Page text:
Background. Pressure ulcers among elderly hospital patients diminish quality of life and increase the cost of hospital care. Evidence suggests that pressure ulcers can arise after only a few hours of immobility. The goals of this study were to estimate the incidence of hospital-acquired pressure ulcers in the first 2 days of the hospital stay and to identify patient characteristics associated with higher incidence. Methods. A prospective cohort study was performed between 1998 and 2001. A total of 3233 patients 65 years old or older admitted through the Emergency Department to the inpatient Medical Service at two study hospitals were examined by a research nurse on the third day of hospitalization. Pressure ulcers were ascertained using standard criteria and were classified as either preexisting, possibly hospital-acquired, or definitely hospital-acquired. Results. There were 201 patients with one or more possibly or definitely hospital-acquired pressure ulcers for a cumulative incidence of 6.2% (95% confidence interval, 5.4%-7.1%). Most of the pressure ulcers were stage 2, and the majority were in the sacral area or on the heels. In multivariable analysis, pressure ulcer incidence was significantly associated with increasing age, male gender, dry skin, urinary and fecal incontinence, difficulty turning in bed, nursing home residence prior to admission, recent hospitalization, and poor nutritional status. Conclusions. A small but significant proportion of elderly emergently admitted hospital patients acquire pressure ulcers soon after their admission. New models of care may be required to ensure that preventive interventions are provided very early in the elderly person's hospital stay.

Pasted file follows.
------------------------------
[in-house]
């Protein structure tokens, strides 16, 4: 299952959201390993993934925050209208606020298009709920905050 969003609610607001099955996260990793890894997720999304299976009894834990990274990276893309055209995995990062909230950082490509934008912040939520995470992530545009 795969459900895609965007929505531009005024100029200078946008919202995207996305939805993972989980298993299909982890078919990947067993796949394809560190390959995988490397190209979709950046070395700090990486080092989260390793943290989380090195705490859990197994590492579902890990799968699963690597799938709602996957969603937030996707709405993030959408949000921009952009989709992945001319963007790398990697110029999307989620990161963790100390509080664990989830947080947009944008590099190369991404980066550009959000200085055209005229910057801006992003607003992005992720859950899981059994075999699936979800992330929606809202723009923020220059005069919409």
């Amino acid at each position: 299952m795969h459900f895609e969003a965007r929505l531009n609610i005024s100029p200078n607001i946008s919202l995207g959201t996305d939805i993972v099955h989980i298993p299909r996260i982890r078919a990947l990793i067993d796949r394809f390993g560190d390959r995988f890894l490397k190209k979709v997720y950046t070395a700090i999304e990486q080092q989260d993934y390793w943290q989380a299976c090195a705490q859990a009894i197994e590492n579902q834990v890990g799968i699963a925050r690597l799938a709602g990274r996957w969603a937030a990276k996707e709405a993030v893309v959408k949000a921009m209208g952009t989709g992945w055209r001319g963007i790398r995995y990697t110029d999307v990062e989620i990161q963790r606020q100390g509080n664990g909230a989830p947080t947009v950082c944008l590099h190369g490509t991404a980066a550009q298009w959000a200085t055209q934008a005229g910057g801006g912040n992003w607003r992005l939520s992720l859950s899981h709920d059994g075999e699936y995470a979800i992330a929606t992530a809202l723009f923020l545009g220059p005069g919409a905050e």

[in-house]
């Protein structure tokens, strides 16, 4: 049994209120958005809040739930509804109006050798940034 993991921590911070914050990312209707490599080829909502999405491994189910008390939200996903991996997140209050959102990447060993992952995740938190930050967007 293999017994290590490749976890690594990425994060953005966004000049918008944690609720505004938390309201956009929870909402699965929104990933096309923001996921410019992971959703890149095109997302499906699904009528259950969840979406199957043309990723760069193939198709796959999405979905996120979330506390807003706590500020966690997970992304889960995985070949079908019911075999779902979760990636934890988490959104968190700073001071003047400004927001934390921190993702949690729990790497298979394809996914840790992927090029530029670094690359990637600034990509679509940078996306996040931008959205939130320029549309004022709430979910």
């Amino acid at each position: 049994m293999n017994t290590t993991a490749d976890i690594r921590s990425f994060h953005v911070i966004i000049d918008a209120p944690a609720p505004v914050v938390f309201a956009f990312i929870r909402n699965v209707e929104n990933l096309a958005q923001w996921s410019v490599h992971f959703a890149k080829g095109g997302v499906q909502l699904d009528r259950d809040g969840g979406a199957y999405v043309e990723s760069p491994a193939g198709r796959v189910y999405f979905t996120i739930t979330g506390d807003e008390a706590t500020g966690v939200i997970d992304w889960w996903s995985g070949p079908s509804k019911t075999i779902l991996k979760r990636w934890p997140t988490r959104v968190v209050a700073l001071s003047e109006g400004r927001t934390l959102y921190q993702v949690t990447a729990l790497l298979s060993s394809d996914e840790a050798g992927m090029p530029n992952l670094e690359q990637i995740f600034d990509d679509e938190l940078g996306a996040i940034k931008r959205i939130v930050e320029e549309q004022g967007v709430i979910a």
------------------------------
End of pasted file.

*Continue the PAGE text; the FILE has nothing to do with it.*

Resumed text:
|Original language||English (US)|
|Number of pages||6|
|Journal||Journals of Gerontology - Series A Biological Sciences and Medical Sciences|
|State||Published - Jul 2006|
ASJC Scopus subject areas
- Geriatrics and Gerontology